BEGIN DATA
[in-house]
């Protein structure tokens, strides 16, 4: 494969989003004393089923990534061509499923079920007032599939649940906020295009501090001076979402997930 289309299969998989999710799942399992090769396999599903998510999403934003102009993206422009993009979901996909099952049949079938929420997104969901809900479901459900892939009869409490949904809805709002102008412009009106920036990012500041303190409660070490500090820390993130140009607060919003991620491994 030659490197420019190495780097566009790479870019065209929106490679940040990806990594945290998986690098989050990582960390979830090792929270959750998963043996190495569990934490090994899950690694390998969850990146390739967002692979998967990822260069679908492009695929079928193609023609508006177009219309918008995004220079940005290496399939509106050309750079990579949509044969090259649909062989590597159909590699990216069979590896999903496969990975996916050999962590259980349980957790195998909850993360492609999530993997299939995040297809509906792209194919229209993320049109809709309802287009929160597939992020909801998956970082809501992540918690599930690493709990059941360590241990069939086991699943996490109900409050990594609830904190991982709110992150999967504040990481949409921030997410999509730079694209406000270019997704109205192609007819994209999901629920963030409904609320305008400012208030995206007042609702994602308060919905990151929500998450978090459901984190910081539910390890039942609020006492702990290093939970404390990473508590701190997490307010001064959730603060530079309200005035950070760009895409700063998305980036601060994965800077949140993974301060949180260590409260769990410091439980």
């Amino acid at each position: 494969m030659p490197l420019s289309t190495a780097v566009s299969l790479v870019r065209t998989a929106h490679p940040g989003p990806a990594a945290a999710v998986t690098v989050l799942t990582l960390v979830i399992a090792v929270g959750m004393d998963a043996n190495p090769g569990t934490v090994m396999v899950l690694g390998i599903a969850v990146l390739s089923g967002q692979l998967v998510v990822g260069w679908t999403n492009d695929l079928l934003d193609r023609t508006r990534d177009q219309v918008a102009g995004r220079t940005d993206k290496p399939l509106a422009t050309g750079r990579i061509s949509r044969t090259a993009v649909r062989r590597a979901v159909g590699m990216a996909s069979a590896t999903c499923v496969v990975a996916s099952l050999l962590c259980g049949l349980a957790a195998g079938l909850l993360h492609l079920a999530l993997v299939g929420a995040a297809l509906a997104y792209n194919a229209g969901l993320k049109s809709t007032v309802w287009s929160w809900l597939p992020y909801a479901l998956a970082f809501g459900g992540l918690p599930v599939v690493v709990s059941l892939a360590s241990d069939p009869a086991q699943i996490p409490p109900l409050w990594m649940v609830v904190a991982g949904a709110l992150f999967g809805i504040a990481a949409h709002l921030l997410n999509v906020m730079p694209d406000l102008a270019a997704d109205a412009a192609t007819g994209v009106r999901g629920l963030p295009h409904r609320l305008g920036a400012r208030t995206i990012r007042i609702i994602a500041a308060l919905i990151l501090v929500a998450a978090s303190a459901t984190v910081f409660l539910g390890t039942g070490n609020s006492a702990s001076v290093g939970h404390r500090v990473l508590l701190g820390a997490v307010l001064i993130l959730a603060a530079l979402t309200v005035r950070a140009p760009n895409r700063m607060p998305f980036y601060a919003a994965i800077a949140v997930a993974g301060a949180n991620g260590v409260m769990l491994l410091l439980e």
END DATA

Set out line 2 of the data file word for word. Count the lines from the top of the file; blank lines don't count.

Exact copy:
């Protein structure tokens, strides 16, 4: 494969989003004393089923990534061509499923079920007032599939649940906020295009501090001076979402997930 289309299969998989999710799942399992090769396999599903998510999403934003102009993206422009993009979901996909099952049949079938929420997104969901809900479901459900892939009869409490949904809805709002102008412009009106920036990012500041303190409660070490500090820390993130140009607060919003991620491994 030659490197420019190495780097566009790479870019065209929106490679940040990806990594945290998986690098989050990582960390979830090792929270959750998963043996190495569990934490090994899950690694390998969850990146390739967002692979998967990822260069679908492009695929079928193609023609508006177009219309918008995004220079940005290496399939509106050309750079990579949509044969090259649909062989590597159909590699990216069979590896999903496969990975996916050999962590259980349980957790195998909850993360492609999530993997299939995040297809509906792209194919229209993320049109809709309802287009929160597939992020909801998956970082809501992540918690599930690493709990059941360590241990069939086991699943996490109900409050990594609830904190991982709110992150999967504040990481949409921030997410999509730079694209406000270019997704109205192609007819994209999901629920963030409904609320305008400012208030995206007042609702994602308060919905990151929500998450978090459901984190910081539910390890039942609020006492702990290093939970404390990473508590701190997490307010001064959730603060530079309200005035950070760009895409700063998305980036601060994965800077949140993974301060949180260590409260769990410091439980």